A Florida teenager appeared in court this morning after giving a tearful and emotional confession to police that he killed a St. Petersburg police officer Monday night.
Nicholas Lemmon Lindsey, 16, a tenth-grader at Gibbs High School, turned himself into authorities Tuesday night after a nearly day-long manhunt for a suspect in the shooting death of Officer David Crawford.
In a Pinellas County courtroom, the teen showed little emotion until his father, also named Nicholas, broke into tears as he apologized for the killing.
"On behalf of me, my son and my entire family, we send our deepest condolences and sympathy to the family and his colleagues that he worked with," the elder Nicholas Lindsey said. "This is my only son and I'm sorry that it happened."
After making the comments, the father covered his eyes with his hand and continued to cry. As the younger Nicholas left the courtroom, he held a tissue in his hand to wipe away tears. Nicholas is being held without bail.
Nicholas has been appointed a public defender. It is unclear whether he will be charged as an adult.
"At this point, this will be a decision made by the state attorney after a review and evaluation of the facts and circumstances," Circuit Judge James Raymond said.
The teenager lived with his mother and brothers in an apartment and went by the nickname Lil' Nick, family members told ABC Affiliate WFTS.
"As a mother, I knew something was wrong," Deneen Sweat told WFTS. "I told my son, man up and tell what happened."
Sweat reportedly suspected her son might have been involved in the shooting after hearing the description of the suspect, she told the St. Petersburg Times. Sweat was with her son when he confessed to police.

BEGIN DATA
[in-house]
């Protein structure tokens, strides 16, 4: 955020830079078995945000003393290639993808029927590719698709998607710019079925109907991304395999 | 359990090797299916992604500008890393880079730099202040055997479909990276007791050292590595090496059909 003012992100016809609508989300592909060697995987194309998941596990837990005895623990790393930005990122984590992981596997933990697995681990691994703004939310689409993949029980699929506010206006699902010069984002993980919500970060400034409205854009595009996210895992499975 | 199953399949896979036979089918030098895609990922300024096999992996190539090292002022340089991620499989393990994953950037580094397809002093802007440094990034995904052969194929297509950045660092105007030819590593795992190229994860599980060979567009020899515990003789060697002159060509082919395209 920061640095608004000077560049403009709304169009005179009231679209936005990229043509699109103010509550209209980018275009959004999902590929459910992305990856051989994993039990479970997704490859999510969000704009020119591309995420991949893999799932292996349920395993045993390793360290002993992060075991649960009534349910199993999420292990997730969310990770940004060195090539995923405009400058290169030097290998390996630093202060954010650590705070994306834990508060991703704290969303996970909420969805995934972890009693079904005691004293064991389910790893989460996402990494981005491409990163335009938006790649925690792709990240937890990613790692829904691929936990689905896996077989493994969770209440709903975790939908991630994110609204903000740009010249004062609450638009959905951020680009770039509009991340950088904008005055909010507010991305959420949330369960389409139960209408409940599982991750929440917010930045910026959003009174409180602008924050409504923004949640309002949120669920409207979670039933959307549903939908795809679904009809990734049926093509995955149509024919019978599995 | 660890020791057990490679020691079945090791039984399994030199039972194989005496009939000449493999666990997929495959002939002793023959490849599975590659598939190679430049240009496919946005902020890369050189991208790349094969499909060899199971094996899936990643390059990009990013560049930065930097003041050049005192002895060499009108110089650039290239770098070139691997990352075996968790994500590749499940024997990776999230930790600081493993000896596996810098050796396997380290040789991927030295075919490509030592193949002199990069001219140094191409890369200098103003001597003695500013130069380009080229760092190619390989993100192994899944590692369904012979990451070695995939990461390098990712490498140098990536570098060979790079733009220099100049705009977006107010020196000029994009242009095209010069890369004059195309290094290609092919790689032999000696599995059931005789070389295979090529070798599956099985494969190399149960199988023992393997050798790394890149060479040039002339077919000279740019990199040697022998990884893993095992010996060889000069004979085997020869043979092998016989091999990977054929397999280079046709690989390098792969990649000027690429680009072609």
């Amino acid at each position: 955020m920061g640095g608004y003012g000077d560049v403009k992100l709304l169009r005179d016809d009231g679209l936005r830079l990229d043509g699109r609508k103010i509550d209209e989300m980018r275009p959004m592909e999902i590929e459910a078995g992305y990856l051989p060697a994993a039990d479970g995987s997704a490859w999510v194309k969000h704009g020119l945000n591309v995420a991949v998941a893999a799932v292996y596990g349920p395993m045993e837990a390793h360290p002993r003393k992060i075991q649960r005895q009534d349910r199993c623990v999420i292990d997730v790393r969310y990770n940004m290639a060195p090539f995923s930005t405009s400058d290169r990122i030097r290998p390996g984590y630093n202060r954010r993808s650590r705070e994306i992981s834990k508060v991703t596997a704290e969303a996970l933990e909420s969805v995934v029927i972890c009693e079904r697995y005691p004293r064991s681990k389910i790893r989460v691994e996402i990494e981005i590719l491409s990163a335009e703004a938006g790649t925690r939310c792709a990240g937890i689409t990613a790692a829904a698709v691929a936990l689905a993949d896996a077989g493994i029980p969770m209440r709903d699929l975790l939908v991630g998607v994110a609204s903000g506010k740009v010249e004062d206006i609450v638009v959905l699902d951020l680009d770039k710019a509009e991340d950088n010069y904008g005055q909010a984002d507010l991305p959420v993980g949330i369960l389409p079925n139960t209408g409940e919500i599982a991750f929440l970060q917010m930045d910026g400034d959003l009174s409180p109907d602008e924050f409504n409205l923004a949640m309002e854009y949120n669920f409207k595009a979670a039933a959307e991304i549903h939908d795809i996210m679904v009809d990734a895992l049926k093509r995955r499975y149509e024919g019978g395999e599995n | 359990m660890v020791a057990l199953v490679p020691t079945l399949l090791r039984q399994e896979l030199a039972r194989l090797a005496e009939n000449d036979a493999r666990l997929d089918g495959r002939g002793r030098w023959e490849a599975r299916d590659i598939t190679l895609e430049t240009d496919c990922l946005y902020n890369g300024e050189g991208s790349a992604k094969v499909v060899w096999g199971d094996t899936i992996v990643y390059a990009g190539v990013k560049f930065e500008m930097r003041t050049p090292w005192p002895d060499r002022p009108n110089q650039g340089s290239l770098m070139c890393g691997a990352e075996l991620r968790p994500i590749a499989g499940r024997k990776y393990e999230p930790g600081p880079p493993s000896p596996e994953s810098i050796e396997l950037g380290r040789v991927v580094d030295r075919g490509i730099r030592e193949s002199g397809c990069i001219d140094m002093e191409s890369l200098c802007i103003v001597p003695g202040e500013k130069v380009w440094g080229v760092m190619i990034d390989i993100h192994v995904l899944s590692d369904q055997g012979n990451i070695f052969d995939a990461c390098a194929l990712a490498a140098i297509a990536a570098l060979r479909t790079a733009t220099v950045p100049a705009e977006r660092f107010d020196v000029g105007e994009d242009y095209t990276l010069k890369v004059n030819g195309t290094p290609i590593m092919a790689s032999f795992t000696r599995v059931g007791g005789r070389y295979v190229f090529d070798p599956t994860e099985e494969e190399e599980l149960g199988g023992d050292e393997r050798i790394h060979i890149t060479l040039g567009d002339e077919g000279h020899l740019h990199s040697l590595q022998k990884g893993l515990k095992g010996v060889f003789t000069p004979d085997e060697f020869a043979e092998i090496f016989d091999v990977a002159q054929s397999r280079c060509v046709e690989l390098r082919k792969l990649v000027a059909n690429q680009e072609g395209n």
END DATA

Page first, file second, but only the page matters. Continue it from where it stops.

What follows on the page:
"When he did make the admission on tape for us at the end of the day, it was quite apparent that he was remorseful in his actions," Police Chief Chuck Harmon said during a late-night news conference Tuesday. "He cried."
Nicholas confessed to aiming at Crawford's stomach and firing with a gun he bought for $140 off the street last week, police said at a news conference today.
The teen allegedly told police he didn't know how many times he fired at Crawford. Police said he fired at least four rounds.
Police said Crawford, 46, was pulling out his notebook when Nicholas fired. Crawford managed to fire six rounds from his Glock, police said, adding that none of the bullets hit Nicholas.
Crawford was responding to a call of a prowler near Tropicana Field Monday night when he was shot, police said. Nicholas was allegedly attempting to steal a Dodge Neon.
After shooting Crawford, the teen fled from the scene and threw his gun in a creek, police said.
Police said another officer found Crawford on the ground. The 25-year veteran was pronounced dead at Bayfront Medical Center.
Nicholas has a prior record with the juvenile justice system, including charges of grand theft auto, the St. Petersburg Times reported.
Judge Raymond said the boy had previously been involved in the juvenile system's truancy court.
Gibbs High School Principal Kevin Gordon told the St. Petersburg Times that the teen had missed 42 days of school this year.
While the teen had gotten in trouble, he'd also been praised for his efforts to quell gang violence. Mayor Bill Foster told the St. Petersburg Times that he had met with the boy a few months ago at his home.
Sweat, the boy's mom, told the St. Petersburg Times that the mayor had come because her son had counseled teens against participating in gang violence.
The boy's Facebook page shows him with a wad of cash in his mouth and a tattooed arm held up to show his watch. He refers to himself as 'Young Savage' in his profile.
Friends of the teen have formed a Facebook group called "Free Nick."
The slain officer, Crawford, was eligible for retirement. He leaves behind an adult daughter and a wife.
"It breaks my heart," police chief Harmon said. "When you have something like this happen, you don't expect this type of confrontation between a 16-year-old and a police officer to end like this."
Crawford is the third police officer to die in St. Petersburg in less than a month. The city had seen no police deaths in 30 years until last month when two police officers were ambushed by bullets in an attic of a home.
The officers had gone to the home to interview a relative of someone wanted for aggravated battery.
ABC News' Russell Goldman and the Associated Press contributed to this report.